Ash indicates the inorganic residue which is left after the removal of water and organic matter from food. It is achieved by heating the specimen in the presence of oxidizing agents. This type of testing method can provide you with the measurement of total amount of minerals present in a food item. The techniques utilized for assessing the total mineral content is dependent on the fact that the minerals can be categorized from all the other components within a food in some measurable way. The most widely utilized testing instrument such as the Muffle furnace operates on the fact that minerals are not destroyed after heating, and that they have a low volatility compared to other food components. Ash contents of fresh foods rarely rises above 5%, although some processed foods can have ash contents as high as 12%, for e.g., dried beef or ready-to-eat materials.

The common constituents of ash determined in most of the food items are:

  • Calcium (most all foods except sugar, starch or oil)
  • Phosphorus (dairy, grains, nuts, meats, poultry products)
  • Iron (enriched foods, grains, nuts; meats, eggs, legumes)
  • Sodium (primarily from added salt)
  • Potassium (dairy products, F&V, cereals, nuts, meats)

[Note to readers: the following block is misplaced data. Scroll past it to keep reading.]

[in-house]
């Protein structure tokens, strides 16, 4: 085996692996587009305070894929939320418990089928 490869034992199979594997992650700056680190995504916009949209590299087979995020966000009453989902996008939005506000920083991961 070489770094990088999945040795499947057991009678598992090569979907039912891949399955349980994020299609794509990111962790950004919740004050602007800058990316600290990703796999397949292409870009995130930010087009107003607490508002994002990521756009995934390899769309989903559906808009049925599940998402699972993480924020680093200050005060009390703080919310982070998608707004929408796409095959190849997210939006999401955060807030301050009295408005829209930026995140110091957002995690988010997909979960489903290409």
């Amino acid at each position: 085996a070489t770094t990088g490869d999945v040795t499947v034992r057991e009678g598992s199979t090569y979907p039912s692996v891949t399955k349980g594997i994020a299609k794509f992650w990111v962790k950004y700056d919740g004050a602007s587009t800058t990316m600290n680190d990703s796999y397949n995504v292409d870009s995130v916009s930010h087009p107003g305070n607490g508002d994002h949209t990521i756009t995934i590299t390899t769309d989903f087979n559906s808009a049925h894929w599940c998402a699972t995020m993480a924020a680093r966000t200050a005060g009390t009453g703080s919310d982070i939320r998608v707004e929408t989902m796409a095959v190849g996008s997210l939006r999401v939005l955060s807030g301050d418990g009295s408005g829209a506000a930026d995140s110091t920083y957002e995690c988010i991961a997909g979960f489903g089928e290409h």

• Magnesium (nuts, cereals, legumes)
  • Manganese (cereals, F&V, meats)
  • Copper (sea foods, liver, cereals, vegetables)
  • Zinc (sea foods)

Ash determination method

The three main type of testing procedures utilized to evaluate the ash content of foods are dry ashing, wet ashing and low temperature plasma dry ashing. The method is selected for a particular analysis on the basis of the reason for carrying out the analysis, the testing food type and the equipment present.

However, dry ashing method is more popular among various industries and is utilized for majority of the samples. It is the burning of a testing specimen at high temperature and is conducted in a muffle furnace cabinet. The benefits of conventional dry ashing are that it is a safe method, it requires no added reagents or blank subtraction, and little attention is required once the ignition begins. A large number of crucible bowls can be handled at once, and the resultant ash can be utilized for analyses like individual elements, acid-insoluble ash, and water-soluble and insoluble ash.

To conduct such testing method, Labtiger’s Muffle furnace is known to be a suitable test cabinet designed to detect the percentage of ash content in a particular test specimen.

Few key features we offer with the machine are:

  • Equipped with J-type sensor for accurate temperature detection.
  • Highly accurate test results under uniform distribution of heat.
  • High grade density imported glass wool blanket insulation provided for low heat loss.
  • SSR based heaters installed in the furnace.

For more information on the machine, or to get a technical guidance, kindly contact our team now.